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benue iDP camp records over 200 babies Born in a single month

benue iDP camp records over 200 babies Born in a single month

Benue State has become a focal point for Internally Displaced Persons (IDPs) in Nigeria, with over 1.5 million IDPs spread across 17 camps and host communities. These individuals were forced from their homes due to repeated attacks by armed herdsmen, defying the state’s grazing laws. The displaced, primarily rural farmers from areas like Guma, Agatu, and Makurdi, now depend on state support, charitable contributions, and aid from organizations to meet their basic needs.

Living conditions in the camps are dire, with insufficient food, medical supplies, and sleeping spaces. Amid these hardships, a notable issue has emerged: a high rate of new births. Despite their challenging circumstances, IDPs continue to have children, adding strain to the already limited healthcare resources. For instance, at the Ortese IDP camp in Guma, over 200 babies were born in a single month.

This situation was highlighted by the Integrated Supportive Supervision (ISS) of UNICEF and WHO’s Humanitarian Health Response, carried out by the Benue State Primary Healthcare Board at the Ortese and Ichwa IDP camps. The report indicated that IDPs find solace and happiness in maintaining intimate relationships with their spouses, contributing to the high birth rate.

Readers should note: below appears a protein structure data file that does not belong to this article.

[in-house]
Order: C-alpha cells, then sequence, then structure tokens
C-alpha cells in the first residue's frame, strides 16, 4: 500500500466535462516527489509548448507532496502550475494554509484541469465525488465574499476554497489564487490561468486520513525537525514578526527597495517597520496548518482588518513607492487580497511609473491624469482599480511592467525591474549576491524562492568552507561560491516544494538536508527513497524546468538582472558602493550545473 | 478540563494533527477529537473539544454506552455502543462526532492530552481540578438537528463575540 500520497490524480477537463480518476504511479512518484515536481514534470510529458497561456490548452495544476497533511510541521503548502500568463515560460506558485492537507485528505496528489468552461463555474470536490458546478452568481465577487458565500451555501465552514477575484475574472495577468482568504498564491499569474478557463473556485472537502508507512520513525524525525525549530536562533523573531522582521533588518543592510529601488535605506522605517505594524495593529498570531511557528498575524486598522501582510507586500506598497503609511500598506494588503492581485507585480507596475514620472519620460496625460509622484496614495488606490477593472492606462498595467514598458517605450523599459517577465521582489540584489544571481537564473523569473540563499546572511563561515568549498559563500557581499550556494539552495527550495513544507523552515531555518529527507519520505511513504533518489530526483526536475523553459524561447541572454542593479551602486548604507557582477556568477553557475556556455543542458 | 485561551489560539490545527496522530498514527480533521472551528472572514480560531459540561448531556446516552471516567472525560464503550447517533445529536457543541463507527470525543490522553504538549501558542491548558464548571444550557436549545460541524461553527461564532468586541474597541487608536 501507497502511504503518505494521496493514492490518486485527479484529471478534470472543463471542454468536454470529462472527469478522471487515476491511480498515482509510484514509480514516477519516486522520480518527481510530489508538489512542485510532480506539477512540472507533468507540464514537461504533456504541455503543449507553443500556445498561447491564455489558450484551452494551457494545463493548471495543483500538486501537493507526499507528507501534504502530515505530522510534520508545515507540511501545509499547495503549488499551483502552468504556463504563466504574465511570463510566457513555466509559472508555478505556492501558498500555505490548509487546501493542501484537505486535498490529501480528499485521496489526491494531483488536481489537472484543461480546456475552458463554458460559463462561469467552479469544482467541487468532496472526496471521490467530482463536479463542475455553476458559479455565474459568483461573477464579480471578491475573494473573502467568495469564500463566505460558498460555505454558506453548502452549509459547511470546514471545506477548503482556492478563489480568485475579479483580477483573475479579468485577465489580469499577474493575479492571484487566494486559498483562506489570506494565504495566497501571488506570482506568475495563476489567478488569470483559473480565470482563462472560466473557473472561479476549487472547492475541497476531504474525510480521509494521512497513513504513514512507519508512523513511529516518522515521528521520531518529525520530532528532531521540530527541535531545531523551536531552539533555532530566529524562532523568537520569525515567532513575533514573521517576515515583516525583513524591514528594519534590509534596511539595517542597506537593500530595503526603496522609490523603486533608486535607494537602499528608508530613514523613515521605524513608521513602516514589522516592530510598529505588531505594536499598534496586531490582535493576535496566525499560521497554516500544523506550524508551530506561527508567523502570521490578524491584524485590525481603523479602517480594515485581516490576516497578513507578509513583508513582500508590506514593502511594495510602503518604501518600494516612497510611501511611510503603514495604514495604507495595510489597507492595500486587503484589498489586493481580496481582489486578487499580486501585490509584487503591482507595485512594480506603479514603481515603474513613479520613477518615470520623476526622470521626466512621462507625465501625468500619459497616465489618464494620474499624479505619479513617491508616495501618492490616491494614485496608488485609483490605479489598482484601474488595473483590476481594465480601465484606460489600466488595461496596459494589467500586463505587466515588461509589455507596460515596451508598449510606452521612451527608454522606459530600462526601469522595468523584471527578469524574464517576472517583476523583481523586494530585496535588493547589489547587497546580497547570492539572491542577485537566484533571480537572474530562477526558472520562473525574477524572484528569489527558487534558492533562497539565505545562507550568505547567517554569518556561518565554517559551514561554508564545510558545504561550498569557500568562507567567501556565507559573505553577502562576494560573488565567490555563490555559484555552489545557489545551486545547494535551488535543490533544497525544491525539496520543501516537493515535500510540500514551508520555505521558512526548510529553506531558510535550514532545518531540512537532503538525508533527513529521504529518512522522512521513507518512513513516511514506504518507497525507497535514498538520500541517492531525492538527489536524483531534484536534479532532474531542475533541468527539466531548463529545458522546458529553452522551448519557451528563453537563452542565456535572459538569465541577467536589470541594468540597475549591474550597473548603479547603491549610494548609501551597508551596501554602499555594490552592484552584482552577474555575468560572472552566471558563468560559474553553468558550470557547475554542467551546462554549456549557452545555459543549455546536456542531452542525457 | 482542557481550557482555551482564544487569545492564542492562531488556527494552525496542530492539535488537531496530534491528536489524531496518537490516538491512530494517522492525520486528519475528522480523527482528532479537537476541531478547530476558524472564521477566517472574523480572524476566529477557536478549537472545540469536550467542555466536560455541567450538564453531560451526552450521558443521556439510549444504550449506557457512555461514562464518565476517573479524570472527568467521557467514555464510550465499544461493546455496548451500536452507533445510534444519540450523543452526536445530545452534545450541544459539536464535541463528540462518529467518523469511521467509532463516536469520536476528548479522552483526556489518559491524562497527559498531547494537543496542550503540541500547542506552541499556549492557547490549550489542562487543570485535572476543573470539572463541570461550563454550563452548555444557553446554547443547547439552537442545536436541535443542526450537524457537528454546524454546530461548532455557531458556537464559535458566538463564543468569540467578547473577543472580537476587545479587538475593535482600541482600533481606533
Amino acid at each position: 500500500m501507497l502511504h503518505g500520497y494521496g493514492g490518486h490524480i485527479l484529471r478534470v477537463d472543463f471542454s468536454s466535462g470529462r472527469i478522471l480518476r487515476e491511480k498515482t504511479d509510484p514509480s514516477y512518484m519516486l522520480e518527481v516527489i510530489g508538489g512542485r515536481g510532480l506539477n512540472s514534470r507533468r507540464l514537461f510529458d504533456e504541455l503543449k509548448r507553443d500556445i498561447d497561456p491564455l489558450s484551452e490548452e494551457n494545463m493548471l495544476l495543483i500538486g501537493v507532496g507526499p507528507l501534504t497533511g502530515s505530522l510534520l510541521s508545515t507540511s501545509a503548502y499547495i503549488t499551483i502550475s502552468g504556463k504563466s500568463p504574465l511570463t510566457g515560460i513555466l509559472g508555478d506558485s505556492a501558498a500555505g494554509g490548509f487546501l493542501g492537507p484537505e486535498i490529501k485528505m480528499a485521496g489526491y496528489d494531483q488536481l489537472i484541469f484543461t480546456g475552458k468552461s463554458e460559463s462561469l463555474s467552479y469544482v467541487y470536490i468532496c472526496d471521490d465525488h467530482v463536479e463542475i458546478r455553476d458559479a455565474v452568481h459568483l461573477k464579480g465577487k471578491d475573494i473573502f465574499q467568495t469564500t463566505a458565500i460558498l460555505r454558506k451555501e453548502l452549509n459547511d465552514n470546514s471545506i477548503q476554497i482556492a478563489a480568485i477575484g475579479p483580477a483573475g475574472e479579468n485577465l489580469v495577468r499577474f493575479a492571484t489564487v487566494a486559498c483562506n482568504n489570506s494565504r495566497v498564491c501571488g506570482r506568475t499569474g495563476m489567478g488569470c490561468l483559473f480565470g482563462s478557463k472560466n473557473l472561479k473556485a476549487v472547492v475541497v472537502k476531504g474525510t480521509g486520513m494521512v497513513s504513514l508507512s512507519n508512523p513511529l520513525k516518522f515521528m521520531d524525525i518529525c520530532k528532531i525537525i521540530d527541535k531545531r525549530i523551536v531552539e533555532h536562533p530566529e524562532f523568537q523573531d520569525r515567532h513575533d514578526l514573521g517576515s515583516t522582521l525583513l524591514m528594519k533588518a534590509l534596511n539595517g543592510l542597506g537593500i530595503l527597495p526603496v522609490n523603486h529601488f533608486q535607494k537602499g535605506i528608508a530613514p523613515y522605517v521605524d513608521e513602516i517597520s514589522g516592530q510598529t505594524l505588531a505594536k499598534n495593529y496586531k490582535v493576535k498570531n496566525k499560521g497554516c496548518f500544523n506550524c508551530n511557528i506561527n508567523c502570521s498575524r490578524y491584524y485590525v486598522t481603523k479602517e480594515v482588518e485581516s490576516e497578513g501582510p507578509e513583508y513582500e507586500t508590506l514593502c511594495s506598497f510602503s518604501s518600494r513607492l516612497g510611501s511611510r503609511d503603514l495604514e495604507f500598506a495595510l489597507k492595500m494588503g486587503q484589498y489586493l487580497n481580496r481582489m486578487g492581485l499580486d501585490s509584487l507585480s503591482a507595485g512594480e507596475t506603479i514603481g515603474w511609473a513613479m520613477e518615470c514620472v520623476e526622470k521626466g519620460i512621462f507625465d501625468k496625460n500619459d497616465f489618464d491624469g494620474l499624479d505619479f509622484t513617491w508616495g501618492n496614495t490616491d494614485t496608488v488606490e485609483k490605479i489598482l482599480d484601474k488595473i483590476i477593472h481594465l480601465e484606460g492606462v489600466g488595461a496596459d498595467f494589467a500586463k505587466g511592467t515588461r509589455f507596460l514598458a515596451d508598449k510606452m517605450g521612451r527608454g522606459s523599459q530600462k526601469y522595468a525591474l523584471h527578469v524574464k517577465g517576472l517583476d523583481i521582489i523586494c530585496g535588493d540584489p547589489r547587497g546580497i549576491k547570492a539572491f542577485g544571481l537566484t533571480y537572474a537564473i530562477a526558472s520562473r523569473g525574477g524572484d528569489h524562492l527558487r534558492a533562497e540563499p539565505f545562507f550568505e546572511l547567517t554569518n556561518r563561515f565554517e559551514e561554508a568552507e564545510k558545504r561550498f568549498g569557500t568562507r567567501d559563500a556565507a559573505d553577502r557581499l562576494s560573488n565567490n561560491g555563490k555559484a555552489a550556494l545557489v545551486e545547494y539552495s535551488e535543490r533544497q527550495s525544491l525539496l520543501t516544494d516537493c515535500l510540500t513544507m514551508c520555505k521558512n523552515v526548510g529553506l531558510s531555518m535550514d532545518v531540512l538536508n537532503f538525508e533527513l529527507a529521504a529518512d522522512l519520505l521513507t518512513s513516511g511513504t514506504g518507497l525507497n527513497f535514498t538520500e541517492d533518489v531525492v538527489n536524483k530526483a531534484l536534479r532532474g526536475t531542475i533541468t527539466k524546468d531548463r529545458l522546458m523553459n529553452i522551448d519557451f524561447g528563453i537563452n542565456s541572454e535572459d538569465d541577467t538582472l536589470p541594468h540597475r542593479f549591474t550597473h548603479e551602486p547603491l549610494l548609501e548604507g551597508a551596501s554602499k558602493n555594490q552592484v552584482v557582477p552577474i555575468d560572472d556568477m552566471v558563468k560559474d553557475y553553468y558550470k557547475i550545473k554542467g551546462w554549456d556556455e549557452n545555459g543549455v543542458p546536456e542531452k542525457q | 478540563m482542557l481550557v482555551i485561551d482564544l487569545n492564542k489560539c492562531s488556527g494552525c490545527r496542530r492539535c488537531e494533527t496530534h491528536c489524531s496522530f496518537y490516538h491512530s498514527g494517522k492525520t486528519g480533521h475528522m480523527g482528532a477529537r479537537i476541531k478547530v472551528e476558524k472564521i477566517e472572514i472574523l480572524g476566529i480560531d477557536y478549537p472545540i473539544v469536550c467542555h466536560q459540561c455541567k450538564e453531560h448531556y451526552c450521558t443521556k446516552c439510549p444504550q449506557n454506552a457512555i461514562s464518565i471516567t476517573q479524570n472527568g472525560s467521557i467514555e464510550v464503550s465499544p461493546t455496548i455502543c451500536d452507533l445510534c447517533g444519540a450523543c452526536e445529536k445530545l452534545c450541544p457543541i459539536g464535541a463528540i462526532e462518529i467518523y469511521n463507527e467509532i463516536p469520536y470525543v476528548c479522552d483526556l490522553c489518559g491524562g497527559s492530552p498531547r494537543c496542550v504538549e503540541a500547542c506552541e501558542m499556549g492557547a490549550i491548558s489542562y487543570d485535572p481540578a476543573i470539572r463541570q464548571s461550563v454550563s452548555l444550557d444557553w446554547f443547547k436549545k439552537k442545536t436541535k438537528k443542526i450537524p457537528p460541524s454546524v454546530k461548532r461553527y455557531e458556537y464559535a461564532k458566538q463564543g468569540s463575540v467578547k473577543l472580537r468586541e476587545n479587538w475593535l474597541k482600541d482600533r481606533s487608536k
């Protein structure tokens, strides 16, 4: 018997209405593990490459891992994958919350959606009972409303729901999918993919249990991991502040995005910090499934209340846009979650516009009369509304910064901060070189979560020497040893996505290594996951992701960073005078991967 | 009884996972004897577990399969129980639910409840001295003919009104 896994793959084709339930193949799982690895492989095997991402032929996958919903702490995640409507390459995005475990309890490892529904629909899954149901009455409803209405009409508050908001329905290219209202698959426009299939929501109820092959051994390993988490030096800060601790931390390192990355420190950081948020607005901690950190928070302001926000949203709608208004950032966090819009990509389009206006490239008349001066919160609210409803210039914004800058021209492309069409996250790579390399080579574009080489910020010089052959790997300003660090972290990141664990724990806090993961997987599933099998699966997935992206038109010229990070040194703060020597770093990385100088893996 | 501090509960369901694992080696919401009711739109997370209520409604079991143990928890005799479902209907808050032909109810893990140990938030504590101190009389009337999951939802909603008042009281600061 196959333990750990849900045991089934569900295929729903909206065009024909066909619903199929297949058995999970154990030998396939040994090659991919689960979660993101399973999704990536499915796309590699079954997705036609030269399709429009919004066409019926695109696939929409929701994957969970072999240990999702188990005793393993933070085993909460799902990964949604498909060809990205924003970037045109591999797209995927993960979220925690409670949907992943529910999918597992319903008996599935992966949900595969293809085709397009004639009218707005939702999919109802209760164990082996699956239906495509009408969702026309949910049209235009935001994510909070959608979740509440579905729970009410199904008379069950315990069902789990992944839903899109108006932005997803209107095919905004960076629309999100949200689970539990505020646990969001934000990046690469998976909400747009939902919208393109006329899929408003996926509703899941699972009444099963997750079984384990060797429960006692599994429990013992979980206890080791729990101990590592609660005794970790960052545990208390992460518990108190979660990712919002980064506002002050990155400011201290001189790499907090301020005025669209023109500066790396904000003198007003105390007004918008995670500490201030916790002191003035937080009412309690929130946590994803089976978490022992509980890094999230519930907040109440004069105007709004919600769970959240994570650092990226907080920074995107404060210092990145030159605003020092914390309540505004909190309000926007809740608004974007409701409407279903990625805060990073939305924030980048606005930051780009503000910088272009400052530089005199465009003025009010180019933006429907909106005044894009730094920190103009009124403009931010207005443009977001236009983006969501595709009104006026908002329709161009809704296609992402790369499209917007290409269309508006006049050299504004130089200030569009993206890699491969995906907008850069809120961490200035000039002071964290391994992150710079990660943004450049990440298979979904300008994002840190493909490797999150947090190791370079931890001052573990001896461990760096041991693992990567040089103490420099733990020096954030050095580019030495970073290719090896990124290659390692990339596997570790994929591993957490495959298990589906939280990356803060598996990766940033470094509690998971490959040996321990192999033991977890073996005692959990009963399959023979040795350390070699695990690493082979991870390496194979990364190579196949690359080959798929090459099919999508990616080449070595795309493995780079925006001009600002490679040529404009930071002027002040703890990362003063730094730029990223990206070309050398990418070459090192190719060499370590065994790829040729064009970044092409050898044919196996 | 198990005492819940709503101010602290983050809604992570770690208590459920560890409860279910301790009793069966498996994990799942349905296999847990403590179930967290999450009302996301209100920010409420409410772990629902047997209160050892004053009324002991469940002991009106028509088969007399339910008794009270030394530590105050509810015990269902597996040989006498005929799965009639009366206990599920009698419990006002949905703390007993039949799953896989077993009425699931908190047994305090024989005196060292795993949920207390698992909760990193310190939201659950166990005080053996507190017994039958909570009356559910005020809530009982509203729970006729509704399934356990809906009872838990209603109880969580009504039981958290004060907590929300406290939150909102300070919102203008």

An IDP named Anngu, who lives in the camp with his family, explained that intimacy provides a temporary escape from their distress. While some use family planning methods provided by healthcare workers, many do not, leading to a surge in new births.

The Executive Secretary of the Benue State Primary Health Care Board, Grace Wende, acknowledged the high fertility rates in the camps and emphasized the need for intensified family planning advocacy, especially targeting men who often resist these methods. She noted that the situation requires urgent attention and coordination with the State Emergency Management Agency (SEMA) to address the challenges effectively.

The rising number of births in the IDP camps underscores the need for comprehensive health and family planning services to support these vulnerable populations and mitigate the strain on limited resources.

This Article is Fact-Checked. See Policy.

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